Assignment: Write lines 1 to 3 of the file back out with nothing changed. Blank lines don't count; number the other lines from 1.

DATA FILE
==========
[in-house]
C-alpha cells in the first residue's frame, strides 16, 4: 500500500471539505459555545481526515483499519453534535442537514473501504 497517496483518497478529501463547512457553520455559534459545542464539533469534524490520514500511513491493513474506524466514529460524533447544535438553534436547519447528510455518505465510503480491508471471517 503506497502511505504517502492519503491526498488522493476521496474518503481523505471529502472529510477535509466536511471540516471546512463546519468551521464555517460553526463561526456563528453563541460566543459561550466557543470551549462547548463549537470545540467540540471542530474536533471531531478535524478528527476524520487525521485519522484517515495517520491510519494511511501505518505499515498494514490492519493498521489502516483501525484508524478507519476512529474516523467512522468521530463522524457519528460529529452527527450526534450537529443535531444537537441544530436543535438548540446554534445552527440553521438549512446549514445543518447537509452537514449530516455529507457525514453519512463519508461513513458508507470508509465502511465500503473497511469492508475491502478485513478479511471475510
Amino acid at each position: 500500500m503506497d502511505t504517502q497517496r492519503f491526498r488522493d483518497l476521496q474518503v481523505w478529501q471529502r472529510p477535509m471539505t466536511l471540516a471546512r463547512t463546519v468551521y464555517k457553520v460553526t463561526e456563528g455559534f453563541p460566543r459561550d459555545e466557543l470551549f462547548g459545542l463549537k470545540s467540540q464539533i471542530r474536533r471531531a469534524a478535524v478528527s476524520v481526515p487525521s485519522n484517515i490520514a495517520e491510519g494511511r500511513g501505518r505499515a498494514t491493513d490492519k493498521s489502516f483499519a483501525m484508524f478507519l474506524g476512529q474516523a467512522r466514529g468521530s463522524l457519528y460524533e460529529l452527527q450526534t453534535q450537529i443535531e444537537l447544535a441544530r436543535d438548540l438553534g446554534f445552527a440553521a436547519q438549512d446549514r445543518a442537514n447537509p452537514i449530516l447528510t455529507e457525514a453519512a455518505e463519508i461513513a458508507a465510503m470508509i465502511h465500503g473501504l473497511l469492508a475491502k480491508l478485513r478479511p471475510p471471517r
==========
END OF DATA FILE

[in-house]
C-alpha cells in the first residue's frame, strides 16, 4: 500500500471539505459555545481526515483499519453534535442537514473501504 497517496483518497478529501463547512457553520455559534459545542464539533469534524490520514500511513491493513474506524466514529460524533447544535438553534436547519447528510455518505465510503480491508471471517 503506497502511505504517502492519503491526498488522493476521496474518503481523505471529502472529510477535509466536511471540516471546512463546519468551521464555517460553526463561526456563528453563541460566543459561550466557543470551549462547548463549537470545540467540540471542530474536533471531531478535524478528527476524520487525521485519522484517515495517520491510519494511511501505518505499515498494514490492519493498521489502516483501525484508524478507519476512529474516523467512522468521530463522524457519528460529529452527527450526534450537529443535531444537537441544530436543535438548540446554534445552527440553521438549512446549514445543518447537509452537514449530516455529507457525514453519512463519508461513513458508507470508509465502511465500503473497511469492508475491502478485513478479511471475510
Amino acid at each position: 500500500m503506497d502511505t504517502q497517496r492519503f491526498r488522493d483518497l476521496q474518503v481523505w478529501q471529502r472529510p477535509m471539505t466536511l471540516a471546512r463547512t463546519v468551521y464555517k457553520v460553526t463561526e456563528g455559534f453563541p460566543r459561550d459555545e466557543l470551549f462547548g459545542l463549537k470545540s467540540q464539533i471542530r474536533r471531531a469534524a478535524v478528527s476524520v481526515p487525521s485519522n484517515i490520514a495517520e491510519g494511511r500511513g501505518r505499515a498494514t491493513d490492519k493498521s489502516f483499519a483501525m484508524f478507519l474506524g476512529q474516523a467512522r466514529g468521530s463522524l457519528y460524533e460529529l452527527q450526534t453534535q450537529i443535531e444537537l447544535a441544530r436543535d438548540l438553534g446554534f445552527a440553521a436547519q438549512d446549514r445543518a442537514n447537509p452537514i449530516l447528510t455529507e457525514a453519512a455518505e463519508i461513513a458508507a465510503m470508509i465502511h465500503g473501504l473497511l469492508a475491502k480491508l478485513r478479511p471475510p471471517r